The report is divided into two levels, each of which is designed to be read independently: a shorter summary layer subtitled Te Taumata Tuatahi, which aims to be accessible to a general readership, and a fuller, two-volume layer subtitled Te Taumata Tuarua. Both layers have an introduction, eight thematic chapters and a conclusion.

The first volume of Te Taumata Tuarua introduces the report and contains its first four chapters. Chapter 1 considers the Māori interest in the works created by weavers, carvers, writers, musicians, artists, and others in the context of New Zealand’s intellectual property law, particularly copyright and trade marks.

Chapter 2 examines the genetic and biological resources of the flora and fauna with which Māori have developed intimate and long-standing relationships, and which are now of intense interest to scientists and researchers involved in bioprospecting, genetic modification, and intellectual property law, particularly patents and plant variety rights.

The next two chapters consider Māori interests in the environment more broadly, first in terms of the wide-ranging aspects of the environment controlled by the Resource Management Act (chapter 3), and then with regard to the conservation estate managed by the Department of Conservation (chapter 4).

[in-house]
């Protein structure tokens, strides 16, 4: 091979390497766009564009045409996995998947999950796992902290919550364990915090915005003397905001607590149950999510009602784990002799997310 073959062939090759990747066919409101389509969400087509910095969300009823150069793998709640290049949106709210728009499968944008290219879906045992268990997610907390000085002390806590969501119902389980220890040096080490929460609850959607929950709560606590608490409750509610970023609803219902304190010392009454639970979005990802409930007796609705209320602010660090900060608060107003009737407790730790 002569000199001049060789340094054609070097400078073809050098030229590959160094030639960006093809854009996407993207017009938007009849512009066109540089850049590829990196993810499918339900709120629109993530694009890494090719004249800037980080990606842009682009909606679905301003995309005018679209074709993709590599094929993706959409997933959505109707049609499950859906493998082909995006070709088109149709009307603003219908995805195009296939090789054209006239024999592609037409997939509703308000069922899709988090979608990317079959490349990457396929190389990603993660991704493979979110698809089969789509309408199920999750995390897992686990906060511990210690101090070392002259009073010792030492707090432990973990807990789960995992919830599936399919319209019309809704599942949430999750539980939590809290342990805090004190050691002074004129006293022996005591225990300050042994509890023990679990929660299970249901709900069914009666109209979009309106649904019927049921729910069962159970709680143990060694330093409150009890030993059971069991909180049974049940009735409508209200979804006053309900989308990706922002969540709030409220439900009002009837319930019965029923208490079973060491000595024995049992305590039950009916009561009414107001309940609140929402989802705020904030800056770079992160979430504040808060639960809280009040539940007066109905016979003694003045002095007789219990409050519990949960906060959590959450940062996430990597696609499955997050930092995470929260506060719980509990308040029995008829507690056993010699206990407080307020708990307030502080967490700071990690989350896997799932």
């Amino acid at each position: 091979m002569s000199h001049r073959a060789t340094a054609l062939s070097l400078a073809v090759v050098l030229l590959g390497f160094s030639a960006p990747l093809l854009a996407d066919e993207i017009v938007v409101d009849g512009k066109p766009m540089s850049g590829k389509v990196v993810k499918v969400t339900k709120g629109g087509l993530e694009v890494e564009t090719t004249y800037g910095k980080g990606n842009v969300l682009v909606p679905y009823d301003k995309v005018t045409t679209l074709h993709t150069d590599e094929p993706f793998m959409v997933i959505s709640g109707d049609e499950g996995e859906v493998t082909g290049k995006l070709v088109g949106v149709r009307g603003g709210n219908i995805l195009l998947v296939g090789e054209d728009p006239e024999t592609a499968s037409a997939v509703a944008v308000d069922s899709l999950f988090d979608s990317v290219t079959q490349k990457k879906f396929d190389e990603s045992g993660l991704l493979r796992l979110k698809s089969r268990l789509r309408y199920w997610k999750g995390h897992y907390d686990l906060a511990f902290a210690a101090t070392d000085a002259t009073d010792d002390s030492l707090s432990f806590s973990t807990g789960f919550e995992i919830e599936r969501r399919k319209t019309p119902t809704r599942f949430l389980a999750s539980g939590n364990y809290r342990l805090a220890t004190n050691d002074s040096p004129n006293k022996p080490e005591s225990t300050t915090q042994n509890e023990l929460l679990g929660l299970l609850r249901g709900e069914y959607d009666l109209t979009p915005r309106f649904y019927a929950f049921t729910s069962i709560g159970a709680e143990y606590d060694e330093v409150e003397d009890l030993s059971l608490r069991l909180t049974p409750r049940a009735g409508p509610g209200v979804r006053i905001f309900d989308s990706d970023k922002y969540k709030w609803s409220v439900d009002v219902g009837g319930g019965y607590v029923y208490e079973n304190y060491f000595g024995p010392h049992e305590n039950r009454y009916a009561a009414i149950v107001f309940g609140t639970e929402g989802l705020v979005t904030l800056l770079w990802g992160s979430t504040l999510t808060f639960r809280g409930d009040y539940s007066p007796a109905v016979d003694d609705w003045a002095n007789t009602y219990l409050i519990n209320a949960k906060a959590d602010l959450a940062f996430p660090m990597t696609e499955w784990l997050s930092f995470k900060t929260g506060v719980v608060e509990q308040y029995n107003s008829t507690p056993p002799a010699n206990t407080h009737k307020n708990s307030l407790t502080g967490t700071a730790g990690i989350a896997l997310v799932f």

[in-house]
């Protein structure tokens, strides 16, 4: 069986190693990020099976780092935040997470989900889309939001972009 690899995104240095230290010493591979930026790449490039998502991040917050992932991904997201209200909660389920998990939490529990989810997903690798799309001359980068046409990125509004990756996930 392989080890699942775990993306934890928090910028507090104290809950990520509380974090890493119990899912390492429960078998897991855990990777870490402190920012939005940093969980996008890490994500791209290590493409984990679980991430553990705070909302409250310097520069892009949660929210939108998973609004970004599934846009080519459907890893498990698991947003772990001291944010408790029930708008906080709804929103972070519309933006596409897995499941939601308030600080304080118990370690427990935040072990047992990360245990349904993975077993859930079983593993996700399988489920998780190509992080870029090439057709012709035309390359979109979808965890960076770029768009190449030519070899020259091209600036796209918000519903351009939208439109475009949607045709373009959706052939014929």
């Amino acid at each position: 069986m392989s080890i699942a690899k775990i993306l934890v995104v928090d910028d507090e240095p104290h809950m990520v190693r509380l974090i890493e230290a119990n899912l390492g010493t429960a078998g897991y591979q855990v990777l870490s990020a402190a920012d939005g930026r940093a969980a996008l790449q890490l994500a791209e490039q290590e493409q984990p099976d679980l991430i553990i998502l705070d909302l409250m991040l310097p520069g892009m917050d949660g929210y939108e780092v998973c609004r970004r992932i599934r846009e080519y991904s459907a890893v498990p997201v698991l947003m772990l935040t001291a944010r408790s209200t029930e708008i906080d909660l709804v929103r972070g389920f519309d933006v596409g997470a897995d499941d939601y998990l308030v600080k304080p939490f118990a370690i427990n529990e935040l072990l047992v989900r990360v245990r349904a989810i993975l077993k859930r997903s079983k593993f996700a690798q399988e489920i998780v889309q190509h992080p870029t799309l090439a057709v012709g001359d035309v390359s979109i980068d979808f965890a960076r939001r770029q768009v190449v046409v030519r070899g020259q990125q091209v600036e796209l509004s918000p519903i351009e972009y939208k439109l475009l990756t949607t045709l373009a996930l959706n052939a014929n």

The second volume of Te Taumata Tuarua contains the final four chapters of the report. Chapter 5 focuses on the Crown’s protection of te reo Māori (the Māori language) and its dialects, and considers in depth the current health of the language. A prepublication version of this chapter was released in October 2010.

Chapter 6 considers those agencies where the Crown owns, funds, or oversees mātauranga Māori (Māori knowledge and ways of knowing) and is thus effectively in the seat of kaitiaki (cultural guardian). These agencies operate in the areas of protected objects, museums, arts funding, broadcasting, archives, libraries, education, and science.

Chapter 7 then examines the Crown’s support for rongoā Māori or traditional Māori healing. It also traverses the principal historical issue covered in the report, the passage and impact of the Tohunga Suppression Act 1907.

Chapter 8 addresses the Crown’s policies on including Māori in the development of New Zealand’s position concerning international instruments such as the Convention on Biological Diversity and the Declaration on the Rights of Indigenous Peoples.

Each chapter ends with a brief summary of the Tribunal’s recommendations for reform, and a concluding chapter brings together its overall conclusions and recommendations.

An appendix provides a brief procedural history of the inquiry, outlining the origins and development of the claim, the claimants, the scope of the claim issues and the two rounds of hearings.

History of the Wai 262 Claim

Prepared by Oliver Sutherland and the late Murray Parsons in conjunction with Moana Jackson and the whanau of claimants, June 2011